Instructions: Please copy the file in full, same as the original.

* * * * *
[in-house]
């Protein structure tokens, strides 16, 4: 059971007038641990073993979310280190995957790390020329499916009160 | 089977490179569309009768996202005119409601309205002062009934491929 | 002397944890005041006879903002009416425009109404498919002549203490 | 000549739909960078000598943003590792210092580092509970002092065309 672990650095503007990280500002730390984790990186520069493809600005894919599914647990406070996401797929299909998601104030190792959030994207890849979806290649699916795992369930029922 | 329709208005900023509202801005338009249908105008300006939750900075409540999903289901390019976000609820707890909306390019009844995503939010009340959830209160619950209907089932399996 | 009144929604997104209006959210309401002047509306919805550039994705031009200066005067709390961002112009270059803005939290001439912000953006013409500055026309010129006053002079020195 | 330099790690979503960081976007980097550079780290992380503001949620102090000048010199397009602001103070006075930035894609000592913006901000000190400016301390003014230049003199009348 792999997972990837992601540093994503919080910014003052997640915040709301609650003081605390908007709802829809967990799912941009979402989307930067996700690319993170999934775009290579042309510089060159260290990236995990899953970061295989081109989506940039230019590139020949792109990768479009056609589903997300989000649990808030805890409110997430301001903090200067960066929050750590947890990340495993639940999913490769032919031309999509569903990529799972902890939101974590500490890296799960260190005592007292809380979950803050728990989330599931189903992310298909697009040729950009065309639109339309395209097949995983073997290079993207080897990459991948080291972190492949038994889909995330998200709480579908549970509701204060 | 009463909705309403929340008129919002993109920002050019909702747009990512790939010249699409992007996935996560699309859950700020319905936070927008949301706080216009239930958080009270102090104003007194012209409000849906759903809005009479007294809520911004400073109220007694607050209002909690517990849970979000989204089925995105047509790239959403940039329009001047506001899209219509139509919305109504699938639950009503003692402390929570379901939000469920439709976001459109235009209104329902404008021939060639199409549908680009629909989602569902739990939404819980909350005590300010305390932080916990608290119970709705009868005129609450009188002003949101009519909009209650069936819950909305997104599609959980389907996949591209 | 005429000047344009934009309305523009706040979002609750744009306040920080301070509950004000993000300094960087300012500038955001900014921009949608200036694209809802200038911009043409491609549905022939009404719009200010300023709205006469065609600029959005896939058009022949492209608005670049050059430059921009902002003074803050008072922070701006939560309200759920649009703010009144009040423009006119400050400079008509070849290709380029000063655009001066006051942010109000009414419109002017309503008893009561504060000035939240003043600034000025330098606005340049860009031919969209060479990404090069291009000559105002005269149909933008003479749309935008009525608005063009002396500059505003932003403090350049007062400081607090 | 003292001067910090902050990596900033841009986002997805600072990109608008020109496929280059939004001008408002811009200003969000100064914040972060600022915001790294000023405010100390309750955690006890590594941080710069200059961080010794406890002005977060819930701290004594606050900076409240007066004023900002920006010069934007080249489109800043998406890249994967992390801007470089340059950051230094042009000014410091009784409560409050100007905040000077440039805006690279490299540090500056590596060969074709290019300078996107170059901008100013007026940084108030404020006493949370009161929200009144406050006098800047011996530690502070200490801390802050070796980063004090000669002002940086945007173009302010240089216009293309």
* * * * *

[in-house]
């Protein structure tokens, strides 16, 4: 059971007038641990073993979310280190995957790390020329499916009160 | 089977490179569309009768996202005119409601309205002062009934491929 | 002397944890005041006879903002009416425009109404498919002549203490 | 000549739909960078000598943003590792210092580092509970002092065309 672990650095503007990280500002730390984790990186520069493809600005894919599914647990406070996401797929299909998601104030190792959030994207890849979806290649699916795992369930029922 | 329709208005900023509202801005338009249908105008300006939750900075409540999903289901390019976000609820707890909306390019009844995503939010009340959830209160619950209907089932399996 | 009144929604997104209006959210309401002047509306919805550039994705031009200066005067709390961002112009270059803005939290001439912000953006013409500055026309010129006053002079020195 | 330099790690979503960081976007980097550079780290992380503001949620102090000048010199397009602001103070006075930035894609000592913006901000000190400016301390003014230049003199009348 792999997972990837992601540093994503919080910014003052997640915040709301609650003081605390908007709802829809967990799912941009979402989307930067996700690319993170999934775009290579042309510089060159260290990236995990899953970061295989081109989506940039230019590139020949792109990768479009056609589903997300989000649990808030805890409110997430301001903090200067960066929050750590947890990340495993639940999913490769032919031309999509569903990529799972902890939101974590500490890296799960260190005592007292809380979950803050728990989330599931189903992310298909697009040729950009065309639109339309395209097949995983073997290079993207080897990459991948080291972190492949038994889909995330998200709480579908549970509701204060 | 009463909705309403929340008129919002993109920002050019909702747009990512790939010249699409992007996935996560699309859950700020319905936070927008949301706080216009239930958080009270102090104003007194012209409000849906759903809005009479007294809520911004400073109220007694607050209002909690517990849970979000989204089925995105047509790239959403940039329009001047506001899209219509139509919305109504699938639950009503003692402390929570379901939000469920439709976001459109235009209104329902404008021939060639199409549908680009629909989602569902739990939404819980909350005590300010305390932080916990608290119970709705009868005129609450009188002003949101009519909009209650069936819950909305997104599609959980389907996949591209 | 005429000047344009934009309305523009706040979002609750744009306040920080301070509950004000993000300094960087300012500038955001900014921009949608200036694209809802200038911009043409491609549905022939009404719009200010300023709205006469065609600029959005896939058009022949492209608005670049050059430059921009902002003074803050008072922070701006939560309200759920649009703010009144009040423009006119400050400079008509070849290709380029000063655009001066006051942010109000009414419109002017309503008893009561504060000035939240003043600034000025330098606005340049860009031919969209060479990404090069291009000559105002005269149909933008003479749309935008009525608005063009002396500059505003932003403090350049007062400081607090 | 003292001067910090902050990596900033841009986002997805600072990109608008020109496929280059939004001008408002811009200003969000100064914040972060600022915001790294000023405010100390309750955690006890590594941080710069200059961080010794406890002005977060819930701290004594606050900076409240007066004023900002920006010069934007080249489109800043998406890249994967992390801007470089340059950051230094042009000014410091009784409560409050100007905040000077440039805006690279490299540090500056590596060969074709290019300078996107170059901008100013007026940084108030404020006493949370009161929200009144406050006098800047011996530690502070200490801390802050070796980063004090000669002002940086945007173009302010240089216009293309």